Education reform initiatives in Massachusetts have garnered much public attention in recent years, especially those that seek to close racial achievement gaps. This event seeks to discuss the political and public policy challenges and successes surrounding two highly visible case studies: The Lawrence Public Schools' Turnaround Plan and the Lexington Public Schools’ METCO Program. We’ll be joined by political leaders, academic experts, and practitioners who were directly involved in each.
This event is sponsored by First Republic.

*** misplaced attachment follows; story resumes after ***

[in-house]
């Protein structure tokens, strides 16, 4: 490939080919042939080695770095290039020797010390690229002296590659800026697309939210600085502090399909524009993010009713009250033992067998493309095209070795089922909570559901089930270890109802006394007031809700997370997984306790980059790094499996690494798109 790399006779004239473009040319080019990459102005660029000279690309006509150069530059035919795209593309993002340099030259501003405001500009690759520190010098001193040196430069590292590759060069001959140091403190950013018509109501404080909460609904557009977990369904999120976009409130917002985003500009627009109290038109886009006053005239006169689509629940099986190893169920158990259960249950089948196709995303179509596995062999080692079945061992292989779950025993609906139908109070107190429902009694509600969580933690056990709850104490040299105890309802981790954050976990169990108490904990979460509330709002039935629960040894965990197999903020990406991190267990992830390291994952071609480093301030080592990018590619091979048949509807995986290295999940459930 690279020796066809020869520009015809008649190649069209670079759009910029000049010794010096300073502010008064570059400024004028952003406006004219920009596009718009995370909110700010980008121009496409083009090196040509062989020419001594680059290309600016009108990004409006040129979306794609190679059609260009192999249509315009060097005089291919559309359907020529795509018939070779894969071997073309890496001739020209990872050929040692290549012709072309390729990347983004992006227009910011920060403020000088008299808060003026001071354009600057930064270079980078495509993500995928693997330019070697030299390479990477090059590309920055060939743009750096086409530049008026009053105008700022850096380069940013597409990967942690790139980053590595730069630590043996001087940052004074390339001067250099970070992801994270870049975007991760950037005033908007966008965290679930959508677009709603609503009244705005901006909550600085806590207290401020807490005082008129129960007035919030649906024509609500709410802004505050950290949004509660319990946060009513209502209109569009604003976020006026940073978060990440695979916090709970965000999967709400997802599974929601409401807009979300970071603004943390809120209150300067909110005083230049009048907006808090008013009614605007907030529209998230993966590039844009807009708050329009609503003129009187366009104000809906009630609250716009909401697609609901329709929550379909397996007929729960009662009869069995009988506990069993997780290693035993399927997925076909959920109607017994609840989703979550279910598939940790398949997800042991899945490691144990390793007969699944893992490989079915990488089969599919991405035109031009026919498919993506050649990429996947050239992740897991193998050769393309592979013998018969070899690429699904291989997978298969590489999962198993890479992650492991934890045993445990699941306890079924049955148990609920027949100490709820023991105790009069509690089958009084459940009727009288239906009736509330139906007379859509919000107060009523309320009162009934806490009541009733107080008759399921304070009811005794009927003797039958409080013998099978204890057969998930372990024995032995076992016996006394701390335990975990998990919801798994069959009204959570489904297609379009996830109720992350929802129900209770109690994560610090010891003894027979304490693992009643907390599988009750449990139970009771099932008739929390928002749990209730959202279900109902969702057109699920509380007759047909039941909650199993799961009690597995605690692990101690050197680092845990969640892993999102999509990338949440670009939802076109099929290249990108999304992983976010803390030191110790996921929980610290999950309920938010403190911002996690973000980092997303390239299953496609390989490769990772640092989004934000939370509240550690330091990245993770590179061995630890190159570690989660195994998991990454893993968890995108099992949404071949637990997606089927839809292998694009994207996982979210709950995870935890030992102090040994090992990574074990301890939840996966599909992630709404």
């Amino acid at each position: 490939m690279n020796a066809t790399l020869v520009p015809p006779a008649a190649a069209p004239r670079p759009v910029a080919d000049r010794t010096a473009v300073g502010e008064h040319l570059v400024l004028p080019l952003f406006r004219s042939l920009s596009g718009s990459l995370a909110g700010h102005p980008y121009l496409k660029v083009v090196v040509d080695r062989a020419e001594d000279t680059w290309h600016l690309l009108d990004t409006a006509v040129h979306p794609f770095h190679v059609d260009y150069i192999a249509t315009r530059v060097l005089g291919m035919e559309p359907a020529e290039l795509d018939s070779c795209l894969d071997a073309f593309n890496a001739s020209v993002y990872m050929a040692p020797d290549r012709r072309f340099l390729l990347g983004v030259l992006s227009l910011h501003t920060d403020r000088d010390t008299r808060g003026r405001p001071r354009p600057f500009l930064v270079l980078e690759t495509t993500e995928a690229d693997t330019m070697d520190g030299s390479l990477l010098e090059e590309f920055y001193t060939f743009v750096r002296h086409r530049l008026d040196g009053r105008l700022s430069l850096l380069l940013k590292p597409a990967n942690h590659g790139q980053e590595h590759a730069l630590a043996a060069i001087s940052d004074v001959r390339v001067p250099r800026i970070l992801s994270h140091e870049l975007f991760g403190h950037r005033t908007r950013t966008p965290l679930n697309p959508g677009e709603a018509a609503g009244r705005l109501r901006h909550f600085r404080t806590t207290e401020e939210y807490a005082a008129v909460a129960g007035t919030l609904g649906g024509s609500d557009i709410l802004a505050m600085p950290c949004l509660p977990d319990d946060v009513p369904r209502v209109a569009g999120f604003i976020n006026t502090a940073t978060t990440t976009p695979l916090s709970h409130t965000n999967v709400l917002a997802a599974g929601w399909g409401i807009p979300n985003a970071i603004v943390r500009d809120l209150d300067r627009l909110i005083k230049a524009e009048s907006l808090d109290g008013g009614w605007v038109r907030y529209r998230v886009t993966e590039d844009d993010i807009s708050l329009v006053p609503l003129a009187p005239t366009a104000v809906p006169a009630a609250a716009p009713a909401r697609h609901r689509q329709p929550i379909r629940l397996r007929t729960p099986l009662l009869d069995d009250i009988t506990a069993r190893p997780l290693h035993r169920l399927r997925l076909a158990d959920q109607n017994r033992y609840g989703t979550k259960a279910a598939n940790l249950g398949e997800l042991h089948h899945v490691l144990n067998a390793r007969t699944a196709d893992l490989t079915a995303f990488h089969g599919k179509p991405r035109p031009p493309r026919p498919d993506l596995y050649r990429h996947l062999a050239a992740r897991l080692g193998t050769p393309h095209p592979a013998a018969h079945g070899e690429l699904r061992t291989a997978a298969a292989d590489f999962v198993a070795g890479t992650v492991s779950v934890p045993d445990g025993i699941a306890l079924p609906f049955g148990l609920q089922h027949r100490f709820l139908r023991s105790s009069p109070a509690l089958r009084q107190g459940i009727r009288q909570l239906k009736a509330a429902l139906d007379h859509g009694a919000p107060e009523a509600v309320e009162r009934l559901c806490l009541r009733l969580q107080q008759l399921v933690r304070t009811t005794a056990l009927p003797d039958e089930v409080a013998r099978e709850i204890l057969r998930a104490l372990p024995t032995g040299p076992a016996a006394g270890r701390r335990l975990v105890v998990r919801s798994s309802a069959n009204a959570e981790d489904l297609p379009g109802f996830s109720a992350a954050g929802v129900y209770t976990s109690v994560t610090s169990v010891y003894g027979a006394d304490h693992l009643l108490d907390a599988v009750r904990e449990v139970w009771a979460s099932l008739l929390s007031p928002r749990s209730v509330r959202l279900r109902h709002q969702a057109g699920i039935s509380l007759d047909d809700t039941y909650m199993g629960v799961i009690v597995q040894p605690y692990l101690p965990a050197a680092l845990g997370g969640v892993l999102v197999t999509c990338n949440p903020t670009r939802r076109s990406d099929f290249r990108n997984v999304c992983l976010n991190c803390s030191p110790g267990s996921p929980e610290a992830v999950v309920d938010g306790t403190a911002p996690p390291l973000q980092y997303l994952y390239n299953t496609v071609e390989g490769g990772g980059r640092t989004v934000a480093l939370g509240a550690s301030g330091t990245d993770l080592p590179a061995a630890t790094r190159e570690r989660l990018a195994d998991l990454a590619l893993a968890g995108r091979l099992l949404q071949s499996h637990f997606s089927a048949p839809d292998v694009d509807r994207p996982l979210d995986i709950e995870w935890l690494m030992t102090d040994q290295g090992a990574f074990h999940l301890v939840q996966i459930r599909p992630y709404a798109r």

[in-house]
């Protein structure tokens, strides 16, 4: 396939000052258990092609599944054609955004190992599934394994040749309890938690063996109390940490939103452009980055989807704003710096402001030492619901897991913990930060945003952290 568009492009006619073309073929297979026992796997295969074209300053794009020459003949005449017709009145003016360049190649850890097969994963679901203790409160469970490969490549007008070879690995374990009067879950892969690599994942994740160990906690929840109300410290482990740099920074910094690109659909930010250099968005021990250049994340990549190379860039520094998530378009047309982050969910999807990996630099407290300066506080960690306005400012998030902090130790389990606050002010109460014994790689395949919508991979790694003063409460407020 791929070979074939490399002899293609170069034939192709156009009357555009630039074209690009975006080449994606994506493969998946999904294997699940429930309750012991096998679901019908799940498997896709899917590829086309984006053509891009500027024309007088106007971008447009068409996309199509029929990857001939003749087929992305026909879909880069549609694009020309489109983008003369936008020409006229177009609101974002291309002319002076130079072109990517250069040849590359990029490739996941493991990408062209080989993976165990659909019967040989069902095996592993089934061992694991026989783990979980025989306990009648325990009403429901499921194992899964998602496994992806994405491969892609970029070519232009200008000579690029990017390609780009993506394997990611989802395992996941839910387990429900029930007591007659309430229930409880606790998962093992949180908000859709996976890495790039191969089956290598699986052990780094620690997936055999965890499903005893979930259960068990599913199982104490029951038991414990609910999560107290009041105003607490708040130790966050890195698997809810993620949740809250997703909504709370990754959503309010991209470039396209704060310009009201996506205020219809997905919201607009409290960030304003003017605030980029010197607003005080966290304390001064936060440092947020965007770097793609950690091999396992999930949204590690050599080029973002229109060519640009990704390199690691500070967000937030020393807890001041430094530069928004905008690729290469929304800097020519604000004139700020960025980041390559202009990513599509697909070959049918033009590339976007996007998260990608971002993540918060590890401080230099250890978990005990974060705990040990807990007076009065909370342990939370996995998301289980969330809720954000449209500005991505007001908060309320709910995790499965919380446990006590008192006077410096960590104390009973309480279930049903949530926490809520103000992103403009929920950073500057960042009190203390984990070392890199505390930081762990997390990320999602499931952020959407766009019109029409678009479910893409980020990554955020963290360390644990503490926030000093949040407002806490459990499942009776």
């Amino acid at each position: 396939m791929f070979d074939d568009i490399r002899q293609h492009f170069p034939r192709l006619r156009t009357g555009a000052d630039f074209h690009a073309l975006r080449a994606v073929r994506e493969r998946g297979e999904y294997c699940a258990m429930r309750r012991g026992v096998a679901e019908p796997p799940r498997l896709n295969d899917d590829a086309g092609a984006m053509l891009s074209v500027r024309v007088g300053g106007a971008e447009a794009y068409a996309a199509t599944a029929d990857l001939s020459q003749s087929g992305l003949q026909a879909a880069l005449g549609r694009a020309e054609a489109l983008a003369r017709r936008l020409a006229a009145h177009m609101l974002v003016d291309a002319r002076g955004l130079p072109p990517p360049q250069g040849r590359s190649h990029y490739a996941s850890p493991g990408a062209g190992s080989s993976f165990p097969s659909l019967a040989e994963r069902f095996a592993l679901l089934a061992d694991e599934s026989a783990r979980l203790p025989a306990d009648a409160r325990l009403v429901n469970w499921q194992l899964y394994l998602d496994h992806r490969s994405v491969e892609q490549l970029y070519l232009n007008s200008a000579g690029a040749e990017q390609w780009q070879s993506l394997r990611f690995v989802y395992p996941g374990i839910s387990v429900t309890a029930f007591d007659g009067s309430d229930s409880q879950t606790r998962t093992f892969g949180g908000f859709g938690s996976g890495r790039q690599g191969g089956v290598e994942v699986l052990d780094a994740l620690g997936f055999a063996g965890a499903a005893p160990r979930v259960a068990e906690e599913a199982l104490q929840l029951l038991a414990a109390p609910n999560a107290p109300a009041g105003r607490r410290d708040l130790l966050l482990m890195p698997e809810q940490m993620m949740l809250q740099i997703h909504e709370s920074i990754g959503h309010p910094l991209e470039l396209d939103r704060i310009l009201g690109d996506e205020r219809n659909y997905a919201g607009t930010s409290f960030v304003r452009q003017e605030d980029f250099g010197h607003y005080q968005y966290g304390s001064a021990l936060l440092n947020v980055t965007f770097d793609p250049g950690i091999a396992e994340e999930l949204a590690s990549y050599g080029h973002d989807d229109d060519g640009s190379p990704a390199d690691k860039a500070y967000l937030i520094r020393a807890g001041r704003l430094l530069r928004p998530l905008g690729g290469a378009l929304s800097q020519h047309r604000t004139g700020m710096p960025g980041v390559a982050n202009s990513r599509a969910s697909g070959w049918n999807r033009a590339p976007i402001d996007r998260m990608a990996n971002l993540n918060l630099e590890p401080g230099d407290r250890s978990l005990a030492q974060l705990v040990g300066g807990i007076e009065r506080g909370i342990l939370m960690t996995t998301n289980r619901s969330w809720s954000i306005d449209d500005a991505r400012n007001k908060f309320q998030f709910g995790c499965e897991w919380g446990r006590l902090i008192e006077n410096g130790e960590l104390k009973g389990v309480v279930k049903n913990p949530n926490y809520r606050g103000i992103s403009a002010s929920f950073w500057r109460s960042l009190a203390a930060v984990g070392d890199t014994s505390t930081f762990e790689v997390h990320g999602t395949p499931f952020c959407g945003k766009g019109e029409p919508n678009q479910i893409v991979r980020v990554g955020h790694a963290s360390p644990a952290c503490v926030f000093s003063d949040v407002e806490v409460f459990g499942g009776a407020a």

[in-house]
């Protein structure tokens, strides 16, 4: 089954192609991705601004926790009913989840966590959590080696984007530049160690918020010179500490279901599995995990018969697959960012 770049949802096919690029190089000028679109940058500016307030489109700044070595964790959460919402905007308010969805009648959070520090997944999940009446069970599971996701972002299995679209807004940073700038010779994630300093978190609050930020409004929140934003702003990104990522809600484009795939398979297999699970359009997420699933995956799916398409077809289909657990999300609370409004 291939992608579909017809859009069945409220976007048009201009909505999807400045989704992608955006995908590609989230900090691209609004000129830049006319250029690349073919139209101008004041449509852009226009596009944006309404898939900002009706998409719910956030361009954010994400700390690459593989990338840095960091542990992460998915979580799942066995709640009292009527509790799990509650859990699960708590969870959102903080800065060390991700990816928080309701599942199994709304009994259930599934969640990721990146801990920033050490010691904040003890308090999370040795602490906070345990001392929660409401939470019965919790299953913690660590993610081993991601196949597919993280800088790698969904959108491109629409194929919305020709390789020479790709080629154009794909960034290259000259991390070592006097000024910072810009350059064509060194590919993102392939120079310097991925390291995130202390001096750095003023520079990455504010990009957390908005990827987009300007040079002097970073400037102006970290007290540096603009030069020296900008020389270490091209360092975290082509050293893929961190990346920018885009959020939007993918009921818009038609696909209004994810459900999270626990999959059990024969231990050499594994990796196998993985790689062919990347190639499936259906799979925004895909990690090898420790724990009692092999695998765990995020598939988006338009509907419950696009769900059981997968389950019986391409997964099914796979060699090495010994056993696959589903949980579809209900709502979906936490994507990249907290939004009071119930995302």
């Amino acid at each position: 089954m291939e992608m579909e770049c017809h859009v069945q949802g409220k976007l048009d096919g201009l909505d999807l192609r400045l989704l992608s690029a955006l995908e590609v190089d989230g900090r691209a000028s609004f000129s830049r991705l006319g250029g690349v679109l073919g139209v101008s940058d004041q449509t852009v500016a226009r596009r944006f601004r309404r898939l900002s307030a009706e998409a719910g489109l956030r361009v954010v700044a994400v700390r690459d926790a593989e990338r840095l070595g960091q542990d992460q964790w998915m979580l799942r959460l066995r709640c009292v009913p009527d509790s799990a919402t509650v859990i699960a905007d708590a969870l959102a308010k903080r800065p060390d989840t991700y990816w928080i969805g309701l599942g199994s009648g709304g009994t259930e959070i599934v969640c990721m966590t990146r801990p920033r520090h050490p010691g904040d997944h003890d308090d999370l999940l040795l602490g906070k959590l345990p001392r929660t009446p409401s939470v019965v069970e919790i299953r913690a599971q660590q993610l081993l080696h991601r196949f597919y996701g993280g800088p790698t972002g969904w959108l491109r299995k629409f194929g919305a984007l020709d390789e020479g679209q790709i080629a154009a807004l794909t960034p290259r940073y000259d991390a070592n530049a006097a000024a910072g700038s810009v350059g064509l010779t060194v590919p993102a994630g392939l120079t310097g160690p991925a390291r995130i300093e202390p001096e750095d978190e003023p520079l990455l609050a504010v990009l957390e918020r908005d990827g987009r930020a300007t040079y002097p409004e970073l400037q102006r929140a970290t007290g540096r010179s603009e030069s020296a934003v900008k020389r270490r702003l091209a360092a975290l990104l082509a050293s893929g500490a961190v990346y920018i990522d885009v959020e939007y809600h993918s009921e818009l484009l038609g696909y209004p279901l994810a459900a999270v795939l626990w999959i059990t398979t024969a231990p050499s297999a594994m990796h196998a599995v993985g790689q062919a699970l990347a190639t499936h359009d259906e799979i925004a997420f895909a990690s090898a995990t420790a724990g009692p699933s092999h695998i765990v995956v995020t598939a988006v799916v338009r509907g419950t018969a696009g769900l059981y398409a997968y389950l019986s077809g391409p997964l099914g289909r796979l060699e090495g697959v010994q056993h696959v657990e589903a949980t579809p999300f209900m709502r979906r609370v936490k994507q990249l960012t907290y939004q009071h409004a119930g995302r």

Moderator: Professor Ron Ferguson: Ron Ferguson is an MIT-trained economist who joined the faculty at Harvard’s Kennedy School of Government in 1983 and for the next two decades focused most of his teaching and research on state and local economic development. However, by the late 1980s, his work expanded to include education and youth development, because shifts in labor market skill requirements, combined with racial and ethnic achievement gaps, were causing growing wage disparity. Ron is a faculty associate at the Malcolm Wiener Center for Social Policy at the Harvard Kennedy School and faculty director of the Achievement Gap Initiative (AGI) at Harvard University. In 2014, he co-founded Tripod Education Partners, Inc., which provides survey and research support to public school systems, and shifted into an adjunct role at the Kennedy School. He consults widely and is a member of several national research and policy networks, committees, and commissions. Ron holds an undergraduate degree from Cornell University and a PhD from MIT, both in economics. He has been happily married for 39 years and is the father of two adult sons.